Kieser, a Catholic priest who produces movies and TV shows, earnestly reveals his personal struggle behind his work. Born in Philadelphia of an Irish-Catholic mother and German- Lutheran father, Kieser early felt stirrings of faith and heard ``the call'' (``an earthquake within me'') during his teens. Later turned down as a Trappist because he talked a lot, he felt at one with the Paulists, who stress individual initiative and freedom of service in the secular world. His philosophy formed early: ``We find our happiness and fulfillment not by seeking them but by forgetting all about them in seeking the happiness and fulfillment of other people...we find ourselves by giving ourselves.'' Kieser fell in love with a young nun, Genevieve, who answered his passions not by sublimating erotic desires as he did but by entering analysis, having an affair with the analyst, leaving the Church and marrying her analyst. Kieser's first parish was in L.A., where he developed the idea for a half-hour Sunday TV program, Insight, which he produced and which went on for many years as a successful dramatic show that attracted the services of accomplished actors and directors. This led to an even larger dramatic format, a series of two-hour TV movies on contemporary heroes such as Cesar Chavez, Lech Walesa, and Dag Hammarskjîld. The two set-pieces of the book are shooting We Are the Children with Ted Danson, an ABC-TV movie about starving Ethiopian children, and Romero, which starred Raul Julia as Archbishop Oscar Romero, the champion of the poor and defender of human rights in El Salvador who was shot while saying Mass. Filmed in Mexico, this film clicked on its theatrical release and did well on videocassette. Honest and thoughtful, if not very exciting.

Pub Date: July 9, 1991

ISBN: 0-385-41919-8

Page Count: 352

Publisher: Doubleday

Review Posted Online: May 20, 2010

Kirkus Reviews Issue: May 15, 1991

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If the authors are serious, this is a silly, distasteful book. If they are not, it’s a brilliant satire.


The authors have created a sort of anti-Book of Virtues in this encyclopedic compendium of the ways and means of power.

Everyone wants power and everyone is in a constant duplicitous game to gain more power at the expense of others, according to Greene, a screenwriter and former editor at Esquire (Elffers, a book packager, designed the volume, with its attractive marginalia). We live today as courtiers once did in royal courts: we must appear civil while attempting to crush all those around us. This power game can be played well or poorly, and in these 48 laws culled from the history and wisdom of the world’s greatest power players are the rules that must be followed to win. These laws boil down to being as ruthless, selfish, manipulative, and deceitful as possible. Each law, however, gets its own chapter: “Conceal Your Intentions,” “Always Say Less Than Necessary,” “Pose as a Friend, Work as a Spy,” and so on. Each chapter is conveniently broken down into sections on what happened to those who transgressed or observed the particular law, the key elements in this law, and ways to defensively reverse this law when it’s used against you. Quotations in the margins amplify the lesson being taught. While compelling in the way an auto accident might be, the book is simply nonsense. Rules often contradict each other. We are told, for instance, to “be conspicuous at all cost,” then told to “behave like others.” More seriously, Greene never really defines “power,” and he merely asserts, rather than offers evidence for, the Hobbesian world of all against all in which he insists we live. The world may be like this at times, but often it isn’t. To ask why this is so would be a far more useful project.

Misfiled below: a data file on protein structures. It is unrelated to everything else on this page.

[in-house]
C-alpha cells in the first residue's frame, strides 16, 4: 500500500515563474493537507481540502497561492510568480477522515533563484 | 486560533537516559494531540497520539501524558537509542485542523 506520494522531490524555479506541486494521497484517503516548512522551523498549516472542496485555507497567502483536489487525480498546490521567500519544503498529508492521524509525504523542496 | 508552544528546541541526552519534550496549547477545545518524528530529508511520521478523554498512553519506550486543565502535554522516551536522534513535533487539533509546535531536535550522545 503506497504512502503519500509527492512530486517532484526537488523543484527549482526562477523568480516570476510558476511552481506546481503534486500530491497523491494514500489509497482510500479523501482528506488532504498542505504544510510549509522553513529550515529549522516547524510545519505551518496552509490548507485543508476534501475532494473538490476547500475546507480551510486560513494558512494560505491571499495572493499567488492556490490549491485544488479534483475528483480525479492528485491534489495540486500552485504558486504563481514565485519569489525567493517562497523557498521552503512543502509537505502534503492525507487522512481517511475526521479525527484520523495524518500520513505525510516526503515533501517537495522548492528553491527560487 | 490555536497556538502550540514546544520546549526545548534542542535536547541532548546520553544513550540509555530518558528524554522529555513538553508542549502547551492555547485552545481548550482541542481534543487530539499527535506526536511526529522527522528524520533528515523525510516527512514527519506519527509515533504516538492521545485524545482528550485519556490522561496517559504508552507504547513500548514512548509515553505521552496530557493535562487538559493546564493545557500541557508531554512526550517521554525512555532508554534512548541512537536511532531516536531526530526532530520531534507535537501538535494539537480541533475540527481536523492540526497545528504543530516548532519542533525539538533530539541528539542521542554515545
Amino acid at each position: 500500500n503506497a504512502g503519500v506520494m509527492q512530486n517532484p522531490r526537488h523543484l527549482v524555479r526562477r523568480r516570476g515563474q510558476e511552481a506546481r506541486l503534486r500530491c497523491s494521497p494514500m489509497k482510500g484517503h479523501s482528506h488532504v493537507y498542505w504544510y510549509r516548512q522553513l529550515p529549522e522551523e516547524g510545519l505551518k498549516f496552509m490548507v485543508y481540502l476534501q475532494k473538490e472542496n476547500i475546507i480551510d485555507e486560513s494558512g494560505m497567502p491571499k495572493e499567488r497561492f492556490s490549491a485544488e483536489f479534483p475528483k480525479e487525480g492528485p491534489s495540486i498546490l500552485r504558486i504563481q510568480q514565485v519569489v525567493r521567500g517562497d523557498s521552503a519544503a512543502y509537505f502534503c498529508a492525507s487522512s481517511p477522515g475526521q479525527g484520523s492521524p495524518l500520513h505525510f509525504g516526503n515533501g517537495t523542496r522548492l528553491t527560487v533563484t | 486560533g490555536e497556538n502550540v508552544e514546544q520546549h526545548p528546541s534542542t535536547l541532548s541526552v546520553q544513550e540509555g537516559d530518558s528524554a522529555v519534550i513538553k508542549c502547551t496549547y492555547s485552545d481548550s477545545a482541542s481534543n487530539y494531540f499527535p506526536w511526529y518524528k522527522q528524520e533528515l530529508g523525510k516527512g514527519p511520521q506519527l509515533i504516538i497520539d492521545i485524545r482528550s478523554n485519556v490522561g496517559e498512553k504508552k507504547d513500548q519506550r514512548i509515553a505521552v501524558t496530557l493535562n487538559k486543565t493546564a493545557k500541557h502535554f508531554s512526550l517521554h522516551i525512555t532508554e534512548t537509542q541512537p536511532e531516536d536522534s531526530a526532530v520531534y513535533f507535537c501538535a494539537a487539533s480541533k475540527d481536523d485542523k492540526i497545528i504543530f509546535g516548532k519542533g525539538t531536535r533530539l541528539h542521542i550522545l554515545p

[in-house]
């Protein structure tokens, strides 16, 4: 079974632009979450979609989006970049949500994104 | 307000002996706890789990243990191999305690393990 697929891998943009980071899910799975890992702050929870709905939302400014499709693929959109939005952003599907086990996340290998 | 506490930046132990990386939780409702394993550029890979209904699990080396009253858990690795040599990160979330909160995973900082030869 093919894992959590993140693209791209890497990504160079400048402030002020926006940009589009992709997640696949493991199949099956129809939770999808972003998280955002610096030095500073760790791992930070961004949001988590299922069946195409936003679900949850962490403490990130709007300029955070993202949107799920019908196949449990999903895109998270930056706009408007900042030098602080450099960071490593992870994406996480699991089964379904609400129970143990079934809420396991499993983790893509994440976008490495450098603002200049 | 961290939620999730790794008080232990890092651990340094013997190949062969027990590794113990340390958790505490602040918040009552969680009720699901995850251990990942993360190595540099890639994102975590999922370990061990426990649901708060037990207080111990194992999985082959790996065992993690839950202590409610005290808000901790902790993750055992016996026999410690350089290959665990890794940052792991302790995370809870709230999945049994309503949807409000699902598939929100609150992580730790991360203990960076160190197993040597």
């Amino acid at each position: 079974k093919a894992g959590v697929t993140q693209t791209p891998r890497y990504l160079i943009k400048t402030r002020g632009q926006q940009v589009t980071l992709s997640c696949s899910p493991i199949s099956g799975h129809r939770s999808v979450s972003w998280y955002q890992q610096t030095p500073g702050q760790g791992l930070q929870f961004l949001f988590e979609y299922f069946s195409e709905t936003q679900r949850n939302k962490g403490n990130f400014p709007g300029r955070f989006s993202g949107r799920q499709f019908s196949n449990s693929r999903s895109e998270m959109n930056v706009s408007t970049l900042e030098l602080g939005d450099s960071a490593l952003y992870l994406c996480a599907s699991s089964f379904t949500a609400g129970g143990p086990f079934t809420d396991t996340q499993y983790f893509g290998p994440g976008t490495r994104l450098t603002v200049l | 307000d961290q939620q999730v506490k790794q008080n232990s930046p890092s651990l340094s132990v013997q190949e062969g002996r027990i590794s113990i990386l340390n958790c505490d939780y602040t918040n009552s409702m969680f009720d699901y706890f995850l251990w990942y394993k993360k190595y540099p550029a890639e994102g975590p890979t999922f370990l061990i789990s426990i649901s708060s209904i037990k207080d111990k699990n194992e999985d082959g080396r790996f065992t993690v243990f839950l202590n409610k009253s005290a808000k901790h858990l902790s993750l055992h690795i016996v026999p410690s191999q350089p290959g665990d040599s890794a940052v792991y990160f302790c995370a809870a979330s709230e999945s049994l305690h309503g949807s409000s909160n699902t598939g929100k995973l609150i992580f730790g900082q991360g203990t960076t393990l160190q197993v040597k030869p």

If the authors are serious, this is a silly, distasteful book. If they are not, it’s a brilliant satire.

Pub Date: Sept. 1, 1998

ISBN: 0-670-88146-5

Page Count: 430

Publisher: Viking

Review Posted Online: May 20, 2010

Kirkus Reviews Issue: July 15, 1998

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This a book of earlier, philosophical essays concerned with the essential "absurdity" of life and the concept that- to overcome the strong tendency to suicide in every thoughtful man-one must accept life on its own terms with its values of revolt, liberty and passion. A dreary thesis- derived from and distorting the beliefs of the founders of existentialism, Jaspers, Heldegger and Kierkegaard, etc., the point of view seems peculiarly outmoded. It is based on the experience of war and the resistance, liberally laced with Andre Gide's excessive intellectualism. The younger existentialists such as Sartre and Camus, with their gift for the terse novel or intense drama, seem to have omitted from their philosophy all the deep religiosity which permeates the work of the great existentialist thinkers. This contributes to a basic lack of vitality in themselves, in these essays, and ten years after the war Camus seems unaware that the life force has healed old wounds... Largely for avant garde aesthetes and his special coterie.

Pub Date: Sept. 26, 1955

ISBN: 0679733736

Page Count: 228

Publisher: Knopf

Review Posted Online: Sept. 19, 2011

Kirkus Reviews Issue: Sept. 1, 1955

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